*Do all the appropriate OS tunings for low-latency systems that are way beyond this blog. For example turn off C-States power management in the BIOS and watch out for RHEL 6 as it turns it back on without telling you!
*Macro-benchmarking is much more valuable than micro-benchmarking.
*Amazing results are achieved by truly agile companies, staffed by talented individuals, who are empowered to make things happen. Make sh*t happen is more important than following a process.

http://highscalability.com[..]ughput-by-32x-and-reduce-latency-by.html

http://bravenewgeek.com[..]rything-you-know-about-latency-is-wrong/

How to monitor - https://plumbr.eu[..]siness-value-from-performance-monitoring

How to measure latency - https://vanilla-java.github.io[..]/07/20/Latency-for-a-set-Throughput.html

Various cause of latency, and the solution - https://www.informatica.com[..]Topics-in-High-Performance-Messaging.htm

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Fri Sep 09 16:00:46 HKT 2016 From /weblog/design/examples

patching


How QQ deliver hotfix at Android - http://www.infoq.com/cn/articles/Android-hot-fix

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Wed Aug 17 00:06:59 HKT 2016 From /weblog/design/examples

linkedin


How linkedin handle logs - https://engineering.linkedin.com[..]ould-know-about-real-time-datas-unifying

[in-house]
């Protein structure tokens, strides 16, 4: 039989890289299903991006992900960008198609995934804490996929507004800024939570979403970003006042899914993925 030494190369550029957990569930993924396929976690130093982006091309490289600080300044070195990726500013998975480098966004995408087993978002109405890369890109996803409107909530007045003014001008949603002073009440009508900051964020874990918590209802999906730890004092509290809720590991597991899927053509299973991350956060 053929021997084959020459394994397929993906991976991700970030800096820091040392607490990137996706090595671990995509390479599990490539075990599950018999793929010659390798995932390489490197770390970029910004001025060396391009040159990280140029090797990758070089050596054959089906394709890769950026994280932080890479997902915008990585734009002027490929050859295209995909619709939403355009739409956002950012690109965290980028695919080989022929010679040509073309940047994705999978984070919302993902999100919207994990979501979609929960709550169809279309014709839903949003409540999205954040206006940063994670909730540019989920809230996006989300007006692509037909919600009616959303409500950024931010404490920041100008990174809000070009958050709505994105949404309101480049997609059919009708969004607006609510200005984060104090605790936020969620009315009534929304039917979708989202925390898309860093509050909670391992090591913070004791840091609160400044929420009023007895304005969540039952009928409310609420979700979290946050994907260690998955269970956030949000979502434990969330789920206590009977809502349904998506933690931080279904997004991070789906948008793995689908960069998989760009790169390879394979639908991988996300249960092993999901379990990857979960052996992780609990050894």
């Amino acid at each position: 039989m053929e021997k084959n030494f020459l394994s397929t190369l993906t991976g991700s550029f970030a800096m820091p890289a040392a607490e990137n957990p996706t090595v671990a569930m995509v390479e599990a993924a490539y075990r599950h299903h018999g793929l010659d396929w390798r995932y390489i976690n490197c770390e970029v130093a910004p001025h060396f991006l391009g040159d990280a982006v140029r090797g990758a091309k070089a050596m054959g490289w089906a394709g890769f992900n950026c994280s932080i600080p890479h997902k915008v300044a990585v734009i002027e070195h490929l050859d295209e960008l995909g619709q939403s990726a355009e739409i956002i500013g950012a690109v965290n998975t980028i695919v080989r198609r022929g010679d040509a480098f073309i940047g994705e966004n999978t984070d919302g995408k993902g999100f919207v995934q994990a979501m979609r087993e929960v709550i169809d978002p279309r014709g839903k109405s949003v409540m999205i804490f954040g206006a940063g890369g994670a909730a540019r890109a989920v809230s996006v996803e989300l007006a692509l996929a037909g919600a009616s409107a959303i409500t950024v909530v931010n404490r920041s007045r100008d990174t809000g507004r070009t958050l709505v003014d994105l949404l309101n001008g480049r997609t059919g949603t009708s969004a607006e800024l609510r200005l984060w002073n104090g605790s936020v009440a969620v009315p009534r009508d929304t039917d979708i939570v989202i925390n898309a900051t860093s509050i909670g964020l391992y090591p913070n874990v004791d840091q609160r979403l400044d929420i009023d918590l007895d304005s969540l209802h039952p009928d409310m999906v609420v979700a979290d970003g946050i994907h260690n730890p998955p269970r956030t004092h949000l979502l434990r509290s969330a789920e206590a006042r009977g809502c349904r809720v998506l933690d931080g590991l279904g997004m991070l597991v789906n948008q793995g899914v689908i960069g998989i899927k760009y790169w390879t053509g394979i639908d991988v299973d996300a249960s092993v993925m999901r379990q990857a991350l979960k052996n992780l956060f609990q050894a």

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Thu Jul 21 19:29:09 HKT 2016 From /weblog/design/distribute

scalability


There are two key primary ways of scaling web applications which is in practice today.
1) “Vertical Scalability” - Adding resource within the same logical unit to increase capacity. An example of this would be to add CPUs to an existing server, or expanding storage by adding hard drive on an existing RAID/SAN storage.
2) “Horizontal Scalability” - Adding multiple logical units of resources and making them work as a single unit. Most clustering solutions, distributed file systems, load-balancers help you with horizontal scalability.

Scalability can be further sub-classified based on the “scalability factor”.
1) If the scalability factor stays constant as you scale. This is called “linear scalability“.
2) But chances are that some components may not scale as well as others. A scalability factor below 1.0 is called “sub-linear scalability“.
3) Though rare, its possible to get better performance (scalability factor) just by adding more components (i/o across multiple disk spindles in a RAID gets better with more spindles). This is called “supra-linear scalability“.
4) If the application is not designed for scalability, its possible that things can actually get worse as it scales. This is called “negative scalability“.

http://www.royans.net/arch/2007/09/22/what-is-scalability/

Report of building web application with 55k pageload with rail - http://shanti.railsblog.com[..]mongrels-handled-a-550k-pageview-digging

XMPP a IM protocol about scalability - http://www.process-one.net[..]icle/the_aol_xmpp_scalability_challenge/

Presentation and resources of making you website more scalable - http://www.scribd.com[..]9/Real-World-Web-Performance-Scalability http://www.theserverside.com[..]lications&asrc=EM_NLN_3990118&uid=703565 http://www.theserverside.com[..]ionsPart2&asrc=EM_NLN_3990119&uid=703565